At the University of Texas at Austin, the Christian-Green Gallery shows how subtle interventions into a structure can allow a collection to surprise. A glass enclosure makes the space on the second floor of Jester Center approachable and accessible, inviting visitors to discover the artistic culture of Africa and its Diaspora. The entry portal, welcome desk, and other elements were created from African hardwoods as a nod to the cultural mission of the gallery. Backlit fabric scrims provide variable illumination and create the stunning effect of ceilings which disappear. By changing the perceived volume of the space, the lighting gives a sense of drama to a broader range of art. As a whole, the space is deferential, adapting to the art rather than competing with it.


In our corporate work, we had the unique opportunity to repurpose a defunct mid-century Austin bank building into corporate offices for the brand development agency McGarrah Jessee. Original to the building’s formal lobby was a Seymour Fogel mural, once the centerpiece of the main banking floor.  Following a painstaking restoration to reverse years of exposure to cigarette smoke, we sought to further link the space to the experience of the art.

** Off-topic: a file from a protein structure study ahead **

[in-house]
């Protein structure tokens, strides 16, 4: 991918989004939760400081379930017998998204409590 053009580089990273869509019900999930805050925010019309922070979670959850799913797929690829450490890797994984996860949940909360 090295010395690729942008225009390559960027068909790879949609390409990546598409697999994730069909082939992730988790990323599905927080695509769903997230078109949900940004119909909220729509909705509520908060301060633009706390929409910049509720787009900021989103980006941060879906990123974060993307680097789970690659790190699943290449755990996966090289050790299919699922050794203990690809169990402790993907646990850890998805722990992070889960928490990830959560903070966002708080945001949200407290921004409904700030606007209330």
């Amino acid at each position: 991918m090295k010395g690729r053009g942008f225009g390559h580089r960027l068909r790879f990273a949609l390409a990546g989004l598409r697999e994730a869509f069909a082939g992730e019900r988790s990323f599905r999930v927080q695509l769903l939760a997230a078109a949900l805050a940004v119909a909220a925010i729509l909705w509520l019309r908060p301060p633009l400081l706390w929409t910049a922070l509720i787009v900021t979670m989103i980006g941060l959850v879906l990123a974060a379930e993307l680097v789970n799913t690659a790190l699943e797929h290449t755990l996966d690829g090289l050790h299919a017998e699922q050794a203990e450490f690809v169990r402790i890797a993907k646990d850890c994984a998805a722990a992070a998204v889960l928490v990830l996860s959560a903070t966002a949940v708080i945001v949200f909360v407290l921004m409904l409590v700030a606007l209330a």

The building’s original escalators – the first in Austin – were refurbished, imbuing the arrival sequence with its old magic as the mural once again drifts into view. At the far end of the lobby, a site-specific mobile hangs as an artistic counterpoint created to balance the space. Walls around the mezzanine level were removed, opening the upper floor to views of the art from new vantage points. Finishes are largely subdued, but a few colors were lifted from the mural and applied sparingly throughout the building, strengthening the connection between the architecture and the art while keeping the focus squarely on the painting.

Collectively, these moves position the mural as the most memorable and compelling part of the space. The building fosters a relationship between its occupants and its art, and years after moving in, members of the McGarrah Jessee team continue to see the piece anew.

Through our own experience as practicing architects, we have seen how thoughtful architecture can enhance the daily experience of art.

If you or your organization would like more information on this topic, please email us.